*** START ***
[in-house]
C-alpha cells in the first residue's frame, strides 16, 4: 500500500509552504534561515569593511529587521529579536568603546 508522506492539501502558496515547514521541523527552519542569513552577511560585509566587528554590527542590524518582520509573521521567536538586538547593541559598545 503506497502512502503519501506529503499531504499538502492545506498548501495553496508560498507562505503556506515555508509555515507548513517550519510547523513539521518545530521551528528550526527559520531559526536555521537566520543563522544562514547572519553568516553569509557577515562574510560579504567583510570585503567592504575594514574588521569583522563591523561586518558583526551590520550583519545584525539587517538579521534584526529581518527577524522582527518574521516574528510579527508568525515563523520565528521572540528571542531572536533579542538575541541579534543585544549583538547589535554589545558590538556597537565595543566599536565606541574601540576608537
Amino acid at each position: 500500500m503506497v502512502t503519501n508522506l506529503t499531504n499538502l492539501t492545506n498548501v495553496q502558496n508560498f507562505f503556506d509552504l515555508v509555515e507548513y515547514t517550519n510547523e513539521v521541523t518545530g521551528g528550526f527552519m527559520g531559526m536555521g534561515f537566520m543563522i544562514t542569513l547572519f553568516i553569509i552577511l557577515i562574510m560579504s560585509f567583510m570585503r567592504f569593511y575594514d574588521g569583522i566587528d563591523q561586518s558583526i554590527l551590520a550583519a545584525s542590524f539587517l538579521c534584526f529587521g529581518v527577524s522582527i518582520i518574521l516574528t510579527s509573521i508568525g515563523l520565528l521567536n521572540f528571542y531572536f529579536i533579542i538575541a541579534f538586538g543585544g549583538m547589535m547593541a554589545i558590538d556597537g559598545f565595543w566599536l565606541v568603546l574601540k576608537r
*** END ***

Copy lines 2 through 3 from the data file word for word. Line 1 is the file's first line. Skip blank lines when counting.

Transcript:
C-alpha cells in the first residue's frame, strides 16, 4: 500500500509552504534561515569593511529587521529579536568603546 508522506492539501502558496515547514521541523527552519542569513552577511560585509566587528554590527542590524518582520509573521521567536538586538547593541559598545 503506497502512502503519501506529503499531504499538502492545506498548501495553496508560498507562505503556506515555508509555515507548513517550519510547523513539521518545530521551528528550526527559520531559526536555521537566520543563522544562514547572519553568516553569509557577515562574510560579504567583510570585503567592504575594514574588521569583522563591523561586518558583526551590520550583519545584525539587517538579521534584526529581518527577524522582527518574521516574528510579527508568525515563523520565528521572540528571542531572536533579542538575541541579534543585544549583538547589535554589545558590538556597537565595543566599536565606541574601540576608537
Amino acid at each position: 500500500m503506497v502512502t503519501n508522506l506529503t499531504n499538502l492539501t492545506n498548501v495553496q502558496n508560498f507562505f503556506d509552504l515555508v509555515e507548513y515547514t517550519n510547523e513539521v521541523t518545530g521551528g528550526f527552519m527559520g531559526m536555521g534561515f537566520m543563522i544562514t542569513l547572519f553568516i553569509i552577511l557577515i562574510m560579504s560585509f567583510m570585503r567592504f569593511y575594514d574588521g569583522i566587528d563591523q561586518s558583526i554590527l551590520a550583519a545584525s542590524f539587517l538579521c534584526f529587521g529581518v527577524s522582527i518582520i518574521l516574528t510579527s509573521i508568525g515563523l520565528l521567536n521572540f528571542y531572536f529579536i533579542i538575541a541579534f538586538g543585544g549583538m547589535m547593541a554589545i558590538d556597537g559598545f565595543w566599536l565606541v568603546l574601540k576608537r